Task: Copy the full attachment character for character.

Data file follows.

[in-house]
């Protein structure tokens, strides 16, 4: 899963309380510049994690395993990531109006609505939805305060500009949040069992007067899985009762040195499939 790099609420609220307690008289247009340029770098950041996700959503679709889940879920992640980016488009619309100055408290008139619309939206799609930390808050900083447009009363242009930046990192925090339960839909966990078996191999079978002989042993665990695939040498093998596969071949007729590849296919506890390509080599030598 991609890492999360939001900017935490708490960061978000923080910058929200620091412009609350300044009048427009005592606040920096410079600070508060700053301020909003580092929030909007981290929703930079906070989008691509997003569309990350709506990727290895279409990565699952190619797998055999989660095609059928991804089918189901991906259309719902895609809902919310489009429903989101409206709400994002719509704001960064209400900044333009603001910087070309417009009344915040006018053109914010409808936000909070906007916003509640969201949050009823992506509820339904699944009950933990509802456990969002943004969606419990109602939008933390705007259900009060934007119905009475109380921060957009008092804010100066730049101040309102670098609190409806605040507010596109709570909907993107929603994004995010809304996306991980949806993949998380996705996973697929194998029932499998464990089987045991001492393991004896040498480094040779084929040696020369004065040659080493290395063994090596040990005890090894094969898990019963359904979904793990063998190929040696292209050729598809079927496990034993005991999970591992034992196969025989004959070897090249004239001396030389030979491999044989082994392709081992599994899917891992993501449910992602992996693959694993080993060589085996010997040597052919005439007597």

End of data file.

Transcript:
[in-house]
């Protein structure tokens, strides 16, 4: 899963309380510049994690395993990531109006609505939805305060500009949040069992007067899985009762040195499939 790099609420609220307690008289247009340029770098950041996700959503679709889940879920992640980016488009619309100055408290008139619309939206799609930390808050900083447009009363242009930046990192925090339960839909966990078996191999079978002989042993665990695939040498093998596969071949007729590849296919506890390509080599030598 991609890492999360939001900017935490708490960061978000923080910058929200620091412009609350300044009048427009005592606040920096410079600070508060700053301020909003580092929030909007981290929703930079906070989008691509997003569309990350709506990727290895279409990565699952190619797998055999989660095609059928991804089918189901991906259309719902895609809902919310489009429903989101409206709400994002719509704001960064209400900044333009603001910087070309417009009344915040006018053109914010409808936000909070906007916003509640969201949050009823992506509820339904699944009950933990509802456990969002943004969606419990109602939008933390705007259900009060934007119905009475109380921060957009008092804010100066730049101040309102670098609190409806605040507010596109709570909907993107929603994004995010809304996306991980949806993949998380996705996973697929194998029932499998464990089987045991001492393991004896040498480094040779084929040696020369004065040659080493290395063994090596040990005890090894094969898990019963359904979904793990063998190929040696292209050729598809079927496990034993005991999970591992034992196969025989004959070897090249004239001396030389030979491999044989082994392709081992599994899917891992993501449910992602992996693959694993080993060589085996010997040597052919005439007597």